For over 20 years, Florida State University’s Outdoor Pursuits program has been going strong. From backpacking to paddling along the river, the trips can be over a weekend or longer.
“Experience education really gives people a chance to learn while doing,” said Travis Johnson, Outdoor Pursuits coordinator at Florida State University. “So, what we wanted to do was take [students] outside their comfort zone and give them an opportunity to test their problem solving skills, give them an opportunity to bond with other people, and it seems to work very well and students come back with a very positive attitude.”
Johnson explained that while trips once ranged from places like North Carolina and Alabama, recently they have decided to do more local trips. This helps keep the costs of the program down, benefiting the students.
While that decision rested more with Johnson, decisions about the programs themselves rests in the hands of the students. They propose, plan and implement the trips. “It’s definitely a hands on experience that gives them a lot of hands on skills to use,” said Johnson.
All trip leaders have gone through a semester of training that’s equivalent to 15 days of learning technical skills, safety, etc. In the past, the training was actually 15 days long, but it was difficult to have students commit to it. By drawing out the training, more students are able to participate.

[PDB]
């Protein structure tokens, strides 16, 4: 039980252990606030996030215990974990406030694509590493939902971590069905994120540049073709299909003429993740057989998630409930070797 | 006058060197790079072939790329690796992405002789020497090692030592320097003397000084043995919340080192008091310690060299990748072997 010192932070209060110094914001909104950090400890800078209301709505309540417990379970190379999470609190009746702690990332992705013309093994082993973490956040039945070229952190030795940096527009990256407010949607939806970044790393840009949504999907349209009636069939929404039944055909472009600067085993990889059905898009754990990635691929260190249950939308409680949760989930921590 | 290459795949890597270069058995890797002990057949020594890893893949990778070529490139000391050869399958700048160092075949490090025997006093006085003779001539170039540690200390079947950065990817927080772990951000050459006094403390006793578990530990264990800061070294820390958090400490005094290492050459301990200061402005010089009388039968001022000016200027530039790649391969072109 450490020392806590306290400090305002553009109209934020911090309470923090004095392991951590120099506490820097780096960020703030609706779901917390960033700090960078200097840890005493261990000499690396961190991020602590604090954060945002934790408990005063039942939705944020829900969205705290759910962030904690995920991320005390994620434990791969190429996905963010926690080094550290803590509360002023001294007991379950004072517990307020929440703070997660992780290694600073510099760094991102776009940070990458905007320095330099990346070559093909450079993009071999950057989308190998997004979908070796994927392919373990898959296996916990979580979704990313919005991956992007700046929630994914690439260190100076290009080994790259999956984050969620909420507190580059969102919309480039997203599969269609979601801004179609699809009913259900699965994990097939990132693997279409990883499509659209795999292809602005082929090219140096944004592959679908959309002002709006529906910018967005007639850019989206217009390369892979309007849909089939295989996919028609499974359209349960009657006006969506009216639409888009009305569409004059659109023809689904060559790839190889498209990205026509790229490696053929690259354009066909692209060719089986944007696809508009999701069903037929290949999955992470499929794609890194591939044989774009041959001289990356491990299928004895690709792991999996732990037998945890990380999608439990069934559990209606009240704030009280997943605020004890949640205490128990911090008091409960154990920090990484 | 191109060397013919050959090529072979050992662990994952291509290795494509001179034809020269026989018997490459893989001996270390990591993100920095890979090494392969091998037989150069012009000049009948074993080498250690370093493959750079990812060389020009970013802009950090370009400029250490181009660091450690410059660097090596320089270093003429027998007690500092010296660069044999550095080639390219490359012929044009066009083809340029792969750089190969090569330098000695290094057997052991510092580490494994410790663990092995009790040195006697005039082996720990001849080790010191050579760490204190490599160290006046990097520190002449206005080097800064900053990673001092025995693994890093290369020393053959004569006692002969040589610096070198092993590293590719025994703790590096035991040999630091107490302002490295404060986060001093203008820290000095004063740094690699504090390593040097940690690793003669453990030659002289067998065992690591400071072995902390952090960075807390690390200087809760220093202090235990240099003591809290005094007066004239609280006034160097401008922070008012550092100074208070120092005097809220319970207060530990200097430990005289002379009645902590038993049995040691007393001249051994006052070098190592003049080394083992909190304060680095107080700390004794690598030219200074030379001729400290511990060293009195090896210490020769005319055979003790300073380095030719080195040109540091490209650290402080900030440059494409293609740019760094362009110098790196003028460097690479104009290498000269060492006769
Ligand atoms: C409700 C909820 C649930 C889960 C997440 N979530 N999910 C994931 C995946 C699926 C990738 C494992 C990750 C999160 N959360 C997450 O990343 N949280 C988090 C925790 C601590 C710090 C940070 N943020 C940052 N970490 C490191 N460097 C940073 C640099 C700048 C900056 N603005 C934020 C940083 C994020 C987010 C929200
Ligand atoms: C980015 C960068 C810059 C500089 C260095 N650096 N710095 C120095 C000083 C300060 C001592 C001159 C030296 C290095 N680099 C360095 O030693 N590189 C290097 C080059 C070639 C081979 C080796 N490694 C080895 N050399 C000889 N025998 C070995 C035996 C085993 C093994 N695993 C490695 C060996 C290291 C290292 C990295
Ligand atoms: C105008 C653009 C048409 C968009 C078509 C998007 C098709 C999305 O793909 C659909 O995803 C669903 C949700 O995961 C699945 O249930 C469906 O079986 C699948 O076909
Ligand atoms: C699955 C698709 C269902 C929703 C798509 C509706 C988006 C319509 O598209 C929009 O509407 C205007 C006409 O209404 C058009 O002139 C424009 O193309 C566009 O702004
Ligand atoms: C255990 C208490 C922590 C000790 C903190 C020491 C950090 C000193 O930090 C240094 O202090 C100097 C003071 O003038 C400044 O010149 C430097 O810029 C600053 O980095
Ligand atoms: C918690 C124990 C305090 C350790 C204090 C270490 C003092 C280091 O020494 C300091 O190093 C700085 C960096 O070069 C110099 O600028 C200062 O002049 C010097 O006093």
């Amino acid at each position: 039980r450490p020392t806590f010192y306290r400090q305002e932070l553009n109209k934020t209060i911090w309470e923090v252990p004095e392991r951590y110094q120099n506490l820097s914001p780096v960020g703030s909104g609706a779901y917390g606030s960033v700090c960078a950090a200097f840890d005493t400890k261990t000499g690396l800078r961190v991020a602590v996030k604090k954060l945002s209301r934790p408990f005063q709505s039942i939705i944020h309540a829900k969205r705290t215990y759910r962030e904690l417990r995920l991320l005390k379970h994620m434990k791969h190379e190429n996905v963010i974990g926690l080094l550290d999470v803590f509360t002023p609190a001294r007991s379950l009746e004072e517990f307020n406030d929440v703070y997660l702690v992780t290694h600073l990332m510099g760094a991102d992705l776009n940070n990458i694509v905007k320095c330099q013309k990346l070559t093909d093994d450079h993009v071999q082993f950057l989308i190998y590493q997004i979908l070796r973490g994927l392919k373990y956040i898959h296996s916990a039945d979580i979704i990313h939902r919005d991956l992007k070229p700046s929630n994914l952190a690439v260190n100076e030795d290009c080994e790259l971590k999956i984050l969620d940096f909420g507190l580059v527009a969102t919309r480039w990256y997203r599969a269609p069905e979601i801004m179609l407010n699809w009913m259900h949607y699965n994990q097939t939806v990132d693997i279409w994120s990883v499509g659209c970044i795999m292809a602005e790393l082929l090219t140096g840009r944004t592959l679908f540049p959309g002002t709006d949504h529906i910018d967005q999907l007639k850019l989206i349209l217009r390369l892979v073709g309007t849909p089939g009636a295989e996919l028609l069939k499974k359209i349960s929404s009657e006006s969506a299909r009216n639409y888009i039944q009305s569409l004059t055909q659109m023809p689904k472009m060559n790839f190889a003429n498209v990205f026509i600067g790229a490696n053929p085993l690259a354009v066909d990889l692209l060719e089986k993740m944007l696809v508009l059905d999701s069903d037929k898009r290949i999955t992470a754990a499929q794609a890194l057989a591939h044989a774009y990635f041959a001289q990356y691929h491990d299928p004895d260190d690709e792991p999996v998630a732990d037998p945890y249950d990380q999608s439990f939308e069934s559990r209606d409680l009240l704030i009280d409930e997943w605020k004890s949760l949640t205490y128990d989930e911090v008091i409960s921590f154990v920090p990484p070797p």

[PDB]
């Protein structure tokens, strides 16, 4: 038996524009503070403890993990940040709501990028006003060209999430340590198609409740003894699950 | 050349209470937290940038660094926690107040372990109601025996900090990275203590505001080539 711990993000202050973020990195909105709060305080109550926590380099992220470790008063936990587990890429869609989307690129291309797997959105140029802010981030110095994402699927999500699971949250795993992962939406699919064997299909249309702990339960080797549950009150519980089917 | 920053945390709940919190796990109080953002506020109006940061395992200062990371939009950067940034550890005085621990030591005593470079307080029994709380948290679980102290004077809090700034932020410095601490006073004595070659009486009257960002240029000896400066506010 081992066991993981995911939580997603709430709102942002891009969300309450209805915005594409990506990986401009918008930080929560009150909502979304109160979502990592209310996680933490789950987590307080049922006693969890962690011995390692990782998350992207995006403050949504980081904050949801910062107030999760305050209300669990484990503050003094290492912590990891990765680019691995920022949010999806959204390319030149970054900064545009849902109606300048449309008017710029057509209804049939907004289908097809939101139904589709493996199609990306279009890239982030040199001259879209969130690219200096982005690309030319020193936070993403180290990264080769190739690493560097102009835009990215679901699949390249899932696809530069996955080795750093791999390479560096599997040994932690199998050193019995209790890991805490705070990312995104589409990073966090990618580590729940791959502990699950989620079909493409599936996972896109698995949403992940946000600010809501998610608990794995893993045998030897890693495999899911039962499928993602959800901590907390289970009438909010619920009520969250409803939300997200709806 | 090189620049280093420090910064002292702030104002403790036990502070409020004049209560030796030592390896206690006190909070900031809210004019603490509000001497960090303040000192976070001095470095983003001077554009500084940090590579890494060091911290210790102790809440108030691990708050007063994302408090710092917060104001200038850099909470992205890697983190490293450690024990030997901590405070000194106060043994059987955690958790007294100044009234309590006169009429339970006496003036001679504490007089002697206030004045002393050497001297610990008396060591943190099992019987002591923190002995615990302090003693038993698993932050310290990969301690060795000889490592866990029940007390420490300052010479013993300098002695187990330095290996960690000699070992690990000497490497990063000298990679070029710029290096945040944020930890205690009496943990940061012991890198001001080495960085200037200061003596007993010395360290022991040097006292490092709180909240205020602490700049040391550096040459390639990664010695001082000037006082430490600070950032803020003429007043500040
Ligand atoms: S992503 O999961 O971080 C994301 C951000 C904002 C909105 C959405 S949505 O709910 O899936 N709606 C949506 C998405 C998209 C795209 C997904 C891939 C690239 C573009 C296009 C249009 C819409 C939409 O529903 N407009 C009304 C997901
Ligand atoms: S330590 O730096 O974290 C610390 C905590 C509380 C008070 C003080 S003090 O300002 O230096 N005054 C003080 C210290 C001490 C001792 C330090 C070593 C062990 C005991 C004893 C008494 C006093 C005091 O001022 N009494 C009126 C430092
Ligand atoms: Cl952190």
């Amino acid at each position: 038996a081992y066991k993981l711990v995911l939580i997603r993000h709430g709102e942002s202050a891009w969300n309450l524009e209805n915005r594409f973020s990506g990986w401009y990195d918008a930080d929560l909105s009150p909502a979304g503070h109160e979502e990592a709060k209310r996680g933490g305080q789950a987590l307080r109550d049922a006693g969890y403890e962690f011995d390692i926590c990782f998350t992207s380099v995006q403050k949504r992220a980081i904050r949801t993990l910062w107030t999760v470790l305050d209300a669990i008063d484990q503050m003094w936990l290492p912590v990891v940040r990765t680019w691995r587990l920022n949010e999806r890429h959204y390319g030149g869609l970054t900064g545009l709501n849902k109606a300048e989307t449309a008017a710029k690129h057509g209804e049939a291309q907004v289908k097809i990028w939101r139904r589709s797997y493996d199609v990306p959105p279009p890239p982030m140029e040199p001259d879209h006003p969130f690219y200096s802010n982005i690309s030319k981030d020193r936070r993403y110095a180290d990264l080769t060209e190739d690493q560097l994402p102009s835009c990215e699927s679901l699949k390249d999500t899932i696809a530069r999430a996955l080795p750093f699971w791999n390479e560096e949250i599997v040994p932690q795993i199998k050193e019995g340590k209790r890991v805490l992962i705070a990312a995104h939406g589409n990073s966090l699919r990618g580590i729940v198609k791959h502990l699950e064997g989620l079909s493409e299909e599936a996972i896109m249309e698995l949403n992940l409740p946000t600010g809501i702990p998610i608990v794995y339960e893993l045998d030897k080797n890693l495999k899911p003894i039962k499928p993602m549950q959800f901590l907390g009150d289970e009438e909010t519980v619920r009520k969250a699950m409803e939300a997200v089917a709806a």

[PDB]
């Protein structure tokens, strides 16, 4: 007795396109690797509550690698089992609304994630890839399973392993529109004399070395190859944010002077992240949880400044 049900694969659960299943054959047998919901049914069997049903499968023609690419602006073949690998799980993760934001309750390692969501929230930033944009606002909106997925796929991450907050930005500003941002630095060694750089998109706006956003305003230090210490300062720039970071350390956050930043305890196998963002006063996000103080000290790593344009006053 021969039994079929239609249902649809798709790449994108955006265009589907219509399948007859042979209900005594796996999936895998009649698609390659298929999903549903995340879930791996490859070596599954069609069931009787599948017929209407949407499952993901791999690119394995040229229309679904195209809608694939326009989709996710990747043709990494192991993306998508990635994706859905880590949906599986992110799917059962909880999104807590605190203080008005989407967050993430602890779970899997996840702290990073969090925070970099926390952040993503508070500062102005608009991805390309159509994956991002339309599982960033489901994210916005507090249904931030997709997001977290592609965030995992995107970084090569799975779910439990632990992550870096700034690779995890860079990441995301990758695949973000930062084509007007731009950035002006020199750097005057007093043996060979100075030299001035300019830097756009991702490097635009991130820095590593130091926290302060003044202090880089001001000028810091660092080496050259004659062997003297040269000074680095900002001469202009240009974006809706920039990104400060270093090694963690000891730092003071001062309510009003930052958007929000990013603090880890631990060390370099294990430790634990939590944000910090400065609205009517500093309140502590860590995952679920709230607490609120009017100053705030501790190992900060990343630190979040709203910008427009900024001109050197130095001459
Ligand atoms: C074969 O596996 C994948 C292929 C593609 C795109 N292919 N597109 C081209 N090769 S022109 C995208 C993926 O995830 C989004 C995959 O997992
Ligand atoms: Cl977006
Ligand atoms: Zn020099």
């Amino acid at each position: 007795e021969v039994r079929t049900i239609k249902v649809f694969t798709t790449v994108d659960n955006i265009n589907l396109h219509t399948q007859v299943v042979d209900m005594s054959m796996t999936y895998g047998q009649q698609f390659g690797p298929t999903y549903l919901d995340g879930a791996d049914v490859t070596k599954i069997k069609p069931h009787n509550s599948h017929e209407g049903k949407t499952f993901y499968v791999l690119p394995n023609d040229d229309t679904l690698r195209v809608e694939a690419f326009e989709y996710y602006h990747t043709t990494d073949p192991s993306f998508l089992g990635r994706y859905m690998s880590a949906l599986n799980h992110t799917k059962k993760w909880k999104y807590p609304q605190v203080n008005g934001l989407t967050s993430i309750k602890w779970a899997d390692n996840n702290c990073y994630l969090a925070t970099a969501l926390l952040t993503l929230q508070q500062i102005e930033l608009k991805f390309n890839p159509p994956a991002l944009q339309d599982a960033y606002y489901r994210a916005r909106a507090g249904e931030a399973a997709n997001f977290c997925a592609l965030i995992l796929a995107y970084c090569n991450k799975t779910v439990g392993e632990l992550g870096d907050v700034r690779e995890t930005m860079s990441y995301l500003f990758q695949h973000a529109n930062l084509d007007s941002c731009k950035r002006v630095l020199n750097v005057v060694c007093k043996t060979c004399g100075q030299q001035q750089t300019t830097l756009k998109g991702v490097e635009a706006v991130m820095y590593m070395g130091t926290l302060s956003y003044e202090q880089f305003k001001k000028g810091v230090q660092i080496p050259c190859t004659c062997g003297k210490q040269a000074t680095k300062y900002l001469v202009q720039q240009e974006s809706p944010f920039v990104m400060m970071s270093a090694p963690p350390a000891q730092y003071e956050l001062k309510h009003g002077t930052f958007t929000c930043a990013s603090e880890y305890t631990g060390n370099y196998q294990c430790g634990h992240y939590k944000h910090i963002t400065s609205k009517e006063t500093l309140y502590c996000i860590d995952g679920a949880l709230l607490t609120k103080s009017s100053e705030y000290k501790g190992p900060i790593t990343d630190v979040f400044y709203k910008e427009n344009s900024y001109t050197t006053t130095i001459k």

The one of the skills emphasized in the training are interpersonal skills that include listening and learning how to adapt and overcome. By giving students problem solving skills and adaptability, Johnson said they are prepared to work through situations that will unexpectedly come their way. “You never know how a trip is going to go until you’re on the trip,” he said. “We definitely do the technical skills — so backpacking skills, rock climbing skills, paddling skills, and that kind of thing —but it really comes down to the interpersonal skills that really makes it a stronger program.”
Once a trip is proposed and planned, it then comes down to filling up its spots. Johnson said social media is huge and posting photos of people participating in the trips is the best route, versus lengthy write-ups that no one will read.
As for the website, Johnson said they use an extensive amount of photos. Students want the snippets of trips — dates, activities, etc. Of course, a full description of the trip is given if the students click on the trip’s name. By providing information on departure times, the physicality level and how to plan for packing food, Johnson said the attempt is to help the students feel confident in going on the trip. “We give them all the information, but again it makes them feel more comfortable,” he said.